Crohn's disease and ulcerative colitis (collectively Inflammatory Bowel Disease, or IBD) are chronic, inflammatory diseases of the gastrointestinal tract. Both disorders are characterized by abdominal pain, diarrhea (often bloody), a variable group of "extra-intestinal" manifestations (such as arthritis, uveitis, skin changes, etc.) and the accumulation of inflammatory cells within the small intestine and colon. Additional symptoms, aspects, manifestations, or signs of IBD include malabsorption of food, altered bowel motility, infection, fever, rectal bleeding, weight loss, signs of malnutrition, perianal disease, abdominal mass, and growth failure, as well as intestinal complications such as stricture, fistulas, toxic megacolon, perforation, and cancer, and including endoscopic findings, such as, friability, aphthous and linear ulcers, cobblestone appearance, pseudopolyps, and rectal involvement and, in addition, anti-yeast antibodies. See, e.g., Podolsky (2002) New Engl. J. Med. 347:417-429; Hanauer (1996) New Engl. J. Med. 334:841-848; Horwitz and Fisher (2001) New Engl. J. Med. 344:1846-1850.
IBD affects both children and adults, and has a bimodal age distribution (one peak around 20, and a second around 40). IBD affects over 600,000 Americans. IBD is a chronic, lifelong disease, and is often grouped with "autoimmune" disorders (e.g. rheumatoid arthritis, type I diabetes mellitus, multiple sclerosis, etc.). IBD is found almost exclusively in the industrialized world. An estimated one million Americans are believed to have IBD, half of which have CD and half of which have UC. Hanauer (2006) Inflamm. Bowel Dis. 12:S3. There is an unexplained trend towards increasing incidence of IBD, particularly Crohn's Disease, in the U.S. and Europe.
Treatment of IBD is varied. First line therapy typically includes salicylate derivatives (e.g. 5-ASA) given orally or rectally. Corticosteroids (e.g. prednisone) are also used, despite the untoward side-effects, as well as immunomodulators such as sulfasalazine, azathioprine, methotrexate and 6-mercaptopurine, or an antibiotic (e.g. metronidazole) for Crohn's disease. Therapeutic monoclonal antibody treatments include infliximab (Remicade®), a chimeric antibody directed to TNF-α, and other TNF-α antagonists such as adalimumab (Humira®), certolizumab pegol (Cimzia®), golimumab, and natalizumab (Tysabri®).
- SUMMARY OF THE INVENTION
The need exists for therapeutic agents and methods for treatment of immune disorders, such as allergic responses, autoimmune and inflammatory disorders, such as those that occur in the CNS, skin, joints and gut.
The present invention addresses the need for improved therapeutic agents and methods for treatment of immune disorders, such as autoimmune and inflammatory disorders, by inhibition of paired-immunoglobulin type 2-like receptor β (PILRβ) or activation of paired-immunoglobulin type 2-like receptor α (PILRα).
Accordingly, the present invention provides methods of treatment of a number of immune disorders, such as multiple sclerosis (MS), inflammatory bowel disease (IBD), rheumatoid arthritis (RA), psoriasis (Pso), allograft rejection, autoimmune thyroid disease, autoimmune uveitis, scleritis, autoimmune glomerulonephritis, giant cell arteritis, insulin-dependent diabetes mellitus (IDDM), pernicious anemia, psoriasis, sarcoidosis, scleroderma, graft versus host disease (GVHD) and systemic lupus erythematosus (SLE). In selected embodiments the immune disorder is MS, RA or IBD. The present invention also provides methods of treatment of allergic disorders, such as airway hypersensitivity, and methods of immunotherapy (e.g. inducing tolerance by use of sublingual allergy vaccines).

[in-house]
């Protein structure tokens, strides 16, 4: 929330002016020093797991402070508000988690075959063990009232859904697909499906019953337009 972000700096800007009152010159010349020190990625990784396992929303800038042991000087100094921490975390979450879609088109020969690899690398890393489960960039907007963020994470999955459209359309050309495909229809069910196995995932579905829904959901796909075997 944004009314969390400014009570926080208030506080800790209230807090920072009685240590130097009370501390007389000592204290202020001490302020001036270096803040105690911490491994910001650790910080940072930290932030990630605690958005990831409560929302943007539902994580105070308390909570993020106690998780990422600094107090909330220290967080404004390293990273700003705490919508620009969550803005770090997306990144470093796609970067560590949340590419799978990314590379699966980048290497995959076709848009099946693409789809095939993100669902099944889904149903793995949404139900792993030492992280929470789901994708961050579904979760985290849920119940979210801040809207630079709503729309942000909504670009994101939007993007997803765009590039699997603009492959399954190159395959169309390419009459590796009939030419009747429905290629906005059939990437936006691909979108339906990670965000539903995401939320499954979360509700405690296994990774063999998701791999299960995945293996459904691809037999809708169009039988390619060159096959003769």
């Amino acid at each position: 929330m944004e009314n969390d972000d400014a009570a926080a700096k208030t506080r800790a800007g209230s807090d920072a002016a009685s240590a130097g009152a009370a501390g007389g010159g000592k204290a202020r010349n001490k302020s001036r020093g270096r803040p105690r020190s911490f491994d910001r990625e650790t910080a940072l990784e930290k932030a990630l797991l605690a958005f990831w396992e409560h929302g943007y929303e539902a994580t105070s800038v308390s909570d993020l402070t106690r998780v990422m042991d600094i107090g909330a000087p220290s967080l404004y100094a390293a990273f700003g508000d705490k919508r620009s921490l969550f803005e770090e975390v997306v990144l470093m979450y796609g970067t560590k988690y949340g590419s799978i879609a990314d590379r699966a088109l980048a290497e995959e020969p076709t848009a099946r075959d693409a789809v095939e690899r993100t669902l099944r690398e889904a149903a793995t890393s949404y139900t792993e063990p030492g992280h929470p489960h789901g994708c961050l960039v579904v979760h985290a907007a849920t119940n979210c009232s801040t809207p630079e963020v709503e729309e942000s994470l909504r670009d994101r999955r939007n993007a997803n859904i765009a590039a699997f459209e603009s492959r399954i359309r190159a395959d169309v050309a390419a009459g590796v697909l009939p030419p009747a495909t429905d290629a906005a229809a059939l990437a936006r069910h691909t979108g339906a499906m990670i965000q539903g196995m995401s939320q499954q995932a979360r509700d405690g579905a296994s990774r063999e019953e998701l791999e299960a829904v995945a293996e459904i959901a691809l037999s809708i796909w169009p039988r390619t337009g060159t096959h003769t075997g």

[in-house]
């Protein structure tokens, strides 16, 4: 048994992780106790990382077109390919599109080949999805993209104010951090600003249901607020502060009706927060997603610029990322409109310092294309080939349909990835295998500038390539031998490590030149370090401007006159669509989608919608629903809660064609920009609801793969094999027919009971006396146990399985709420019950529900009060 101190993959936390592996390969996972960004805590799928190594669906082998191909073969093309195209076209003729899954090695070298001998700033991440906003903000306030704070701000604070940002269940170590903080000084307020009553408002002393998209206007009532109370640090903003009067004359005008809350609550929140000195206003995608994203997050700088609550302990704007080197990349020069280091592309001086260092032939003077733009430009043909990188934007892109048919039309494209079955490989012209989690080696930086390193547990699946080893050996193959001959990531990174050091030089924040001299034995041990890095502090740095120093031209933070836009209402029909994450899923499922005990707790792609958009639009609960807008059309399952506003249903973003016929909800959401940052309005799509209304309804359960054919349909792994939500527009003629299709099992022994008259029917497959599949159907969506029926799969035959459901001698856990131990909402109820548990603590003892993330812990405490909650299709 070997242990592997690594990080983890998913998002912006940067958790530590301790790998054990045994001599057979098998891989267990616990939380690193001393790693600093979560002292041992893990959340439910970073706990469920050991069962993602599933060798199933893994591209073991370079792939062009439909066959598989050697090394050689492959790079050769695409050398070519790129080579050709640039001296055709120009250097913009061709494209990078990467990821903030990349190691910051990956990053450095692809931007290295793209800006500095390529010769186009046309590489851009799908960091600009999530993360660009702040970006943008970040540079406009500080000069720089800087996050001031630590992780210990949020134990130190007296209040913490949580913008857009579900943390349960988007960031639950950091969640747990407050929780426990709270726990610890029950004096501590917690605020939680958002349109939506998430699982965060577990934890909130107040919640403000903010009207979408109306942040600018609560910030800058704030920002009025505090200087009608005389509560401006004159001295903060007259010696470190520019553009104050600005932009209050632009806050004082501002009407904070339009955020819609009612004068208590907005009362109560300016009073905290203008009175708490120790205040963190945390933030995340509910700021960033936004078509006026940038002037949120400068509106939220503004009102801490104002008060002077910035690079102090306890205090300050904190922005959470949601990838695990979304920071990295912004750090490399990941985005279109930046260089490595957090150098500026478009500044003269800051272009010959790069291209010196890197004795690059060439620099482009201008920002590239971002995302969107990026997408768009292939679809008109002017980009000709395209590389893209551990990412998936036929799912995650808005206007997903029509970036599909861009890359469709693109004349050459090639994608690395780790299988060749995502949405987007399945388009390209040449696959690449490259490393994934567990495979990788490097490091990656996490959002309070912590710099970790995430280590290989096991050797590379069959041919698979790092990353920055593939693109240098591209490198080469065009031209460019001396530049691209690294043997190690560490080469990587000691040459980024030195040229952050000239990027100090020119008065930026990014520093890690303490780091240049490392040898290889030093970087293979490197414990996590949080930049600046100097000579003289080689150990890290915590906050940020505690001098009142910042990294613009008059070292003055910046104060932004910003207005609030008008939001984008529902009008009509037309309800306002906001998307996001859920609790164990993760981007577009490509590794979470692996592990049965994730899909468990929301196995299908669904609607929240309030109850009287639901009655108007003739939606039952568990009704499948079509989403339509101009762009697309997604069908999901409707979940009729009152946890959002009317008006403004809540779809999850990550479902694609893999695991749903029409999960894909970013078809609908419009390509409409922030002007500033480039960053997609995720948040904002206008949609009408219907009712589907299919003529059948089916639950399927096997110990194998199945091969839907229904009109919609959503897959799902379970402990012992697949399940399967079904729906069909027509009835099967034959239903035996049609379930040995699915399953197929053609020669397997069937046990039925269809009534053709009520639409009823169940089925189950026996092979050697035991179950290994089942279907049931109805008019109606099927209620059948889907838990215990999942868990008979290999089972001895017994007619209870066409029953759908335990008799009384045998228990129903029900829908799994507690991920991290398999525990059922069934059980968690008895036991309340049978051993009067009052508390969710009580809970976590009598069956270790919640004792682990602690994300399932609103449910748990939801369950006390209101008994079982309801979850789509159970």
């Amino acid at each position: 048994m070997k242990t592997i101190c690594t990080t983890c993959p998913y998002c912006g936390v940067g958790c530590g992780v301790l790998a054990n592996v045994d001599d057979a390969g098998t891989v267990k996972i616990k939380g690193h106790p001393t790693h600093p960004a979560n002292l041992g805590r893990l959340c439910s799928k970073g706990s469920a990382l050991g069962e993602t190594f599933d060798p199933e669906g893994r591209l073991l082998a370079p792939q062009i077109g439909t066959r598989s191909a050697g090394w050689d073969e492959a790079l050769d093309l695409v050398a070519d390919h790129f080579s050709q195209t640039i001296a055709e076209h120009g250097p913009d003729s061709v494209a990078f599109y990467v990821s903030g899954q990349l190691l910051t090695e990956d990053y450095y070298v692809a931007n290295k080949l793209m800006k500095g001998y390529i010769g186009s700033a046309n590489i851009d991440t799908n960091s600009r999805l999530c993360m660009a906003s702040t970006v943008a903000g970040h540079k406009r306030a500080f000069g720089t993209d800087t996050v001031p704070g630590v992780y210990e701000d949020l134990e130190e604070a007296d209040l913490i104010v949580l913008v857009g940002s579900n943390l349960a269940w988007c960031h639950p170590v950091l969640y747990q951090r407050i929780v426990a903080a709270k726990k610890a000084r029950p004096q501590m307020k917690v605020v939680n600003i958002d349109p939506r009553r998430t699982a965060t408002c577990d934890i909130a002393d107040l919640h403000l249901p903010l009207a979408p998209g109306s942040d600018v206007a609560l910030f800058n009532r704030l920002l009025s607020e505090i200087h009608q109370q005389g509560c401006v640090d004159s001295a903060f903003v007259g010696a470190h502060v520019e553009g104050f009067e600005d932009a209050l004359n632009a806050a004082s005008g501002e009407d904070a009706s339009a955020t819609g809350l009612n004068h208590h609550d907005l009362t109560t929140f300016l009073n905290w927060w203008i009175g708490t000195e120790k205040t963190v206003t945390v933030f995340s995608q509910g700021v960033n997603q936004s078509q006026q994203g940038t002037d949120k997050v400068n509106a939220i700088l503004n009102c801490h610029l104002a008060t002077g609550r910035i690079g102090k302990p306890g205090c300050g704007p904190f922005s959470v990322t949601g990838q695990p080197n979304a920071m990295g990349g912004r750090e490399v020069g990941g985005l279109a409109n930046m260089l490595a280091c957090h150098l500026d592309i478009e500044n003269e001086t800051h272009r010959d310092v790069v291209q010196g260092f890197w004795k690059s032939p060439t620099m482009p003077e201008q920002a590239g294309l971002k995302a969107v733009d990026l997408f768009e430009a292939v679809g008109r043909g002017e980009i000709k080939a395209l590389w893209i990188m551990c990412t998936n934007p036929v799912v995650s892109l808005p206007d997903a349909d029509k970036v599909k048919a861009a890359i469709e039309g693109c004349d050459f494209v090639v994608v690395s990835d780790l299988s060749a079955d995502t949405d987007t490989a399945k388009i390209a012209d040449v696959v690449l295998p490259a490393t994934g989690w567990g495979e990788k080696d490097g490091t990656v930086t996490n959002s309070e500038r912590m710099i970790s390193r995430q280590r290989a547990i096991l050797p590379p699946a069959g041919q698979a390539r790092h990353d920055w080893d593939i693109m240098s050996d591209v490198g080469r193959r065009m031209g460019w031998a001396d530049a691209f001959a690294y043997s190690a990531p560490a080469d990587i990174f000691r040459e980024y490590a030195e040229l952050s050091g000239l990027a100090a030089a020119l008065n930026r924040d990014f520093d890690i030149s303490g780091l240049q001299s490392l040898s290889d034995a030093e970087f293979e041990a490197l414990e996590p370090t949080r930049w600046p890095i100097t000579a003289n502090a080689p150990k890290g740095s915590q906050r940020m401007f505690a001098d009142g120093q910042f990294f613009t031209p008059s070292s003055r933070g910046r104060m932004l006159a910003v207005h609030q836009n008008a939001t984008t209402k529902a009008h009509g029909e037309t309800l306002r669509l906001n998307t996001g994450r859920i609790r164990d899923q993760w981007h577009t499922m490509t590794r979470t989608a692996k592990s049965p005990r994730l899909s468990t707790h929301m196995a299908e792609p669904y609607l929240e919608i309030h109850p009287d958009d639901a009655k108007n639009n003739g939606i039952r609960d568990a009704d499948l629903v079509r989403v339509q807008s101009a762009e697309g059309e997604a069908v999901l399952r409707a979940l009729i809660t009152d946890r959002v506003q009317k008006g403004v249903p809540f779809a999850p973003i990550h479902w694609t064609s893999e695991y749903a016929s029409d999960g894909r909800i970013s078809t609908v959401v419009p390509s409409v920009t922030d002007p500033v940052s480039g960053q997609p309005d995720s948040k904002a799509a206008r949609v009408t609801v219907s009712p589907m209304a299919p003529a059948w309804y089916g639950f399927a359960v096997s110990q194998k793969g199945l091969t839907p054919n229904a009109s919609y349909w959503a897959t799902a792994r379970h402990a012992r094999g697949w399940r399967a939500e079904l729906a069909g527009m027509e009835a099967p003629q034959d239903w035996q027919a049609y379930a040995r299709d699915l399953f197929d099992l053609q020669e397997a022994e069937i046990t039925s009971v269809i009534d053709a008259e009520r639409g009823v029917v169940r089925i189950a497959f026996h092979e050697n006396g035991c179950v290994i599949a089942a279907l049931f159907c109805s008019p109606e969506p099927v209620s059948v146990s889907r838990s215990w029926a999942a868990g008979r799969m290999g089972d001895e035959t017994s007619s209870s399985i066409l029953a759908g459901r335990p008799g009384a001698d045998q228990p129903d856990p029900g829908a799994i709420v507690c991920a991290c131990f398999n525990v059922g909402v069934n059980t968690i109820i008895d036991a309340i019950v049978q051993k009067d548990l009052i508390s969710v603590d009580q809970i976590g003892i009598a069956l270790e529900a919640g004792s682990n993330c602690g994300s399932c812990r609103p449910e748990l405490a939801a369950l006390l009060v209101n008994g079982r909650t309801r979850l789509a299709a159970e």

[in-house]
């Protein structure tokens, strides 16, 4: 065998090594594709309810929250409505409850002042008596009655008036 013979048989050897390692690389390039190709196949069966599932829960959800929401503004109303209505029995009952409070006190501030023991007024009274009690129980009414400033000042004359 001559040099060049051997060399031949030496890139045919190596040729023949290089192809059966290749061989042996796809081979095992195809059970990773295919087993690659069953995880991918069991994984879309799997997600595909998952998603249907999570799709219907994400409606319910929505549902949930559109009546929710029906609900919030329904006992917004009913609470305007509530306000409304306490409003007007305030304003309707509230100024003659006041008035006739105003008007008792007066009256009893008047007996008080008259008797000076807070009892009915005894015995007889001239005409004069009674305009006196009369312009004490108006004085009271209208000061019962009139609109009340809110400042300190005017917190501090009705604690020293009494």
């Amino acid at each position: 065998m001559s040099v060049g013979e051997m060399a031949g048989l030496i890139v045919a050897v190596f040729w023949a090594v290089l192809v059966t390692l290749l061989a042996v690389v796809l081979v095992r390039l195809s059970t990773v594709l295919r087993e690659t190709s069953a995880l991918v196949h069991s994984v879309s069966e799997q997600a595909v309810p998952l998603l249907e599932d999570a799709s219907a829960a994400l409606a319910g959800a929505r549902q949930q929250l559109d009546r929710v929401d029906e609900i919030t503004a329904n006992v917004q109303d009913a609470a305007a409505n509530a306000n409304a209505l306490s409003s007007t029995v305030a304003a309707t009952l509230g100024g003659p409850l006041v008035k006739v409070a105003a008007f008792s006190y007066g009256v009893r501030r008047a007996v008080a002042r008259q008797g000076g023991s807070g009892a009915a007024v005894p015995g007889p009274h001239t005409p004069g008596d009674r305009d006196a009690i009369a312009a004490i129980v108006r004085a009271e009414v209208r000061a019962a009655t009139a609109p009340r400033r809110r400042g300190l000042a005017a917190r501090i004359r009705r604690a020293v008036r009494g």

The present invention provides an antagonist of PILRβ (SEQ ID NO: 4) comprising:
- i) a nucleic acid inhibitor of PILRβ expression selected from the group consisting of an interfering nucleic acid and an antisense nucleic acid.
- ii) an antigen-binding domain from an antagonist antibody that specifically binds to PILRβ.
- iii) an antagonist antibody that specifically binds to PILRβ; or
- iv) a soluble polypeptide fragment of PILRβ (SEQ ID NO: 4) or
an agonist of PILRα (SEQ ID NO: 2) comprising:
for use in treating inflammatory and/or autoimmune diseases.
- i) an antigen-binding domain from an agonist antibody that specifically binds to PILRα;
- ii) an agonist antibody that specifically binds to PILRα; or
- iii) a ligand that specifically binds to PILRα;
Disclosed is a method of treating an immune disorder comprising administering to a subject in need of such treatment, an effective amount of an antagonist of PILRβ. In certain embodiments, antagonist of PILRβ is an antibody, antibody fragment, or antibody conjugate, including a polyclonal antibody, a monoclonal antibody, a recombinant antibody, a humanized antibody or fragment thereof, a fully human antibody or fragment thereof. The antagonist can also be a soluble polypeptide fragment of PILRβ, or a soluble PILRβ polypeptide fused to a heterologous protein. For example, a soluble PILRβ polypeptide or fusion polypeptide may comprise residues 20 - 191 of SEQ ID NO: 4. The invention also provides that the antagonist of PILRβ is administered with at least one other therapeutic agent, such as an immunosuppressant.